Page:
Contact : Passivhaus Institut, Contact : Rheinstr. 44-46 Passivhaus Institut, Rheinstr. 44-46 Darmstadt D-64283 Darmstadt D-64283 Téléphone :+49 6151 82699-0 T: +49 6151 82699-0, Fax : +49 6151 82699-11 F: +49 6151 82699-11 Mail : mail@passiv.de www.passiv.de mail@passiv.de www.ig-passivhaus.de www.passiv.de

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www.ig-passivhaus.de


Passive House Refurbishment Project reduces the annual heating energy demand by 91 %

Passive House Dwellers open their homes Before next year’s conference, Passive House residents all over the world will open their homes to visitors. From November 6th to 8th guests are invited to get a tour of the house they have chosen to visit and have questions answered by people who have collected their very own experiences. At the International Passive House Days anyone can learn more about the comforts of a Passive House. The buildings were designed by different architects using different construction methods. The “International Passive House Days” is an event organised by the IG Passivhaus Germany, and its members and partners abroad. Further information can be viewed at www.ig-passivhaus.de. From September 2009 onwards, participating buildings will be listed at www.passivhausprojekte.de

The apartment building „Tevesstraße“ in Frankfurt/M., Germany, featuring typical postwar construction, was in a very bad condition. It was completely refurbished using suitable Passive House components, with a main focus on the energetic improvement of the building equipment and the reduction of thermal bridges. The energy balance for the building was projected with the Passive House Planning Package (PHPP) and meteorological data was collected over several years. Due to a successful refurbishment, the annual heating energy demand of the building could be reduced by 91% from 200 kWh/(m²a) to 17 kWh/(m²a) annual heating energy demand. ■ Figures • exterior insulation and finish system, 260 mm • insulation of basement ceiling • new attic floor, wooden light-weight construction, completely insulated • passive house suitable windows (triple glazing) • decentral ventilation appliances with heat recovery •improved efficiency of the air tight layer •efficient reduction of thermal bridges •new electric and sanitary installation

Sources of Information PHI, Darmstadt, DE www.passiv.de faktor 10, www.faktor10.com ABG Frankfurt Holding, www.abg-fh.de IEA, Programme SHC www.iea-shc.org/tasks/index.htm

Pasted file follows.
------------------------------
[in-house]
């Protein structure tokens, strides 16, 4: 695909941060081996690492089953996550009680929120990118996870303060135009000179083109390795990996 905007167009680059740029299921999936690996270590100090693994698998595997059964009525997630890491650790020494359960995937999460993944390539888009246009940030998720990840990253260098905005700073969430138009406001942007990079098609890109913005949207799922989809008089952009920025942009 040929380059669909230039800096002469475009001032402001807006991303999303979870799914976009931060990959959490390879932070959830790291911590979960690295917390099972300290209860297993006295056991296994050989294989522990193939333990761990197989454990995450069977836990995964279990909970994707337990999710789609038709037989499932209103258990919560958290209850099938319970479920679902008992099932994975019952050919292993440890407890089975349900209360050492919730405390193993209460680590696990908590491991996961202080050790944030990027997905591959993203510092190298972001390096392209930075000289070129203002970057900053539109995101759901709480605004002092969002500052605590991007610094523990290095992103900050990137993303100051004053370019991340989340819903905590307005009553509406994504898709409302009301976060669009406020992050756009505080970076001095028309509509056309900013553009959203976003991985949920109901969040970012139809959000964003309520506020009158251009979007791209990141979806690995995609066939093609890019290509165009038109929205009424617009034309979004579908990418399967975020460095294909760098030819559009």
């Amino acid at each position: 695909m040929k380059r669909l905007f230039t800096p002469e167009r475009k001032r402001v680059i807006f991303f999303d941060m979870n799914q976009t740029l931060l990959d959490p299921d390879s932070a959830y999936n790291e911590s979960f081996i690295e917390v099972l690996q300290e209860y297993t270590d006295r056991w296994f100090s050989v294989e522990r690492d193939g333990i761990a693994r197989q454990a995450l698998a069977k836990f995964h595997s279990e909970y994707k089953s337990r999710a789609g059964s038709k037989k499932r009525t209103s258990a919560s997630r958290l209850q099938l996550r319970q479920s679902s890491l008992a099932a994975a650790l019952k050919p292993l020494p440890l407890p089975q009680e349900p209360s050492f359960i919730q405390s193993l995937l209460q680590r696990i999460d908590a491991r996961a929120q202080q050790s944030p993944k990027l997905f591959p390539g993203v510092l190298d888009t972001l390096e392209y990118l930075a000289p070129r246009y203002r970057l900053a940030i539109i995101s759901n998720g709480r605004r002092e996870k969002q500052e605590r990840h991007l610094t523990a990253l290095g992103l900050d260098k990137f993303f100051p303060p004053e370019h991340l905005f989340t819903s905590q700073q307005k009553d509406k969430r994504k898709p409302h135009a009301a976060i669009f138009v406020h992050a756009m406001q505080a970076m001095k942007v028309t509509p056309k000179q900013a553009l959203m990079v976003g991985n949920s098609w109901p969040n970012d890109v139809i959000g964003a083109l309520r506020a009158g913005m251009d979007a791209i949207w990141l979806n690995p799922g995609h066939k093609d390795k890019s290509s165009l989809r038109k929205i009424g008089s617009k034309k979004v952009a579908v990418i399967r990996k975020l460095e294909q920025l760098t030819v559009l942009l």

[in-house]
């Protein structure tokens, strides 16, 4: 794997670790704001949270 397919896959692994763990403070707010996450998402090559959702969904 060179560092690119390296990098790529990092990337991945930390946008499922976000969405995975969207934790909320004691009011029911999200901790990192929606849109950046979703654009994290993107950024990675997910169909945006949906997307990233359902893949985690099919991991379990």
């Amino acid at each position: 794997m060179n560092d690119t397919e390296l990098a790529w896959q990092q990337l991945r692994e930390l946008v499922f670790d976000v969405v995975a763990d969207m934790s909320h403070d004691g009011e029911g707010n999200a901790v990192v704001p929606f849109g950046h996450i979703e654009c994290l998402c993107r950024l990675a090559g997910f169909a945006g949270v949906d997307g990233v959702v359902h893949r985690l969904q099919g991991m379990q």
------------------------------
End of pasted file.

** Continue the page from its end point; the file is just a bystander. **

Passivhaus Institut

www.passiv.de

The Passivhaus Institut was founded 1996 by Prof. Dr. Wolfgang Feist as an independent research establishment. Physicists, civil and mechanical engineers, architects, mathematicians and environmental technicians work here in the research and development of highly efficient building practices. The Passivhaus Institut offers technical support in the planning and construction of Passive Houses, as well as the development and optimization of suitable Passive-House components. It provides scientific knowledgement and quality assurance for Passive Houses through building certification as well as components certification and it is the organizer of the International Passive House Conference.

IG Passivhaus Deutschland

www.ig-passivhaus.de

The IG Passivhaus Deutschland is the independent network for information, quality and training on the Passive House Standard in Germany. Its members are architects, planers, developers, researchers, building product suppliers and private house-builders. The main focus lies in supporting and spreading the Passive House Standard through knowledge transfer and exchange among planers and in spreading information amongst the public, especially through the press and building owners. These central tasks are recognised by the Passivhaus Institut and the Passivhaus Dienstleistung GmbH, who also guarantee the expertise and independence of the IG Passivhaus. It’s moving in Germany

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For two last decades, after the collapse of communism, Poland is developing quickly in all areas of live. There is also much progress in building activity, however the breakthrough in the field of energy saving architecture is not actually achieved yet. The terms “passive”, “low energy” or “sustainable” buildings are terms, that appear relatively often in polish media. There are many articles in the popular press and professional journals about these themes. The professionals can learn new sustainable technologies on conferences and seminars and several manufacturer offer different advanced technologies in the market. But the built reality seems still not to follow this trend. Not yet. There are some reasons, why it so is. However Poland belongs to the most reach countries of the former Eastern Bloc, GNI per capita remains there still significant behind west European countries. And unlike Germany or Austria, a passive house in Poland costs from experience about 30% more, than a conventional one. The construction costs by using of traditional technologies are 2-4 times cheaper there than in West Europe. But specialized passive technologies or active solar elements have the same price as in west European countries. In this way the additional costs are relatively higher and economic efficiency during the use of the buil-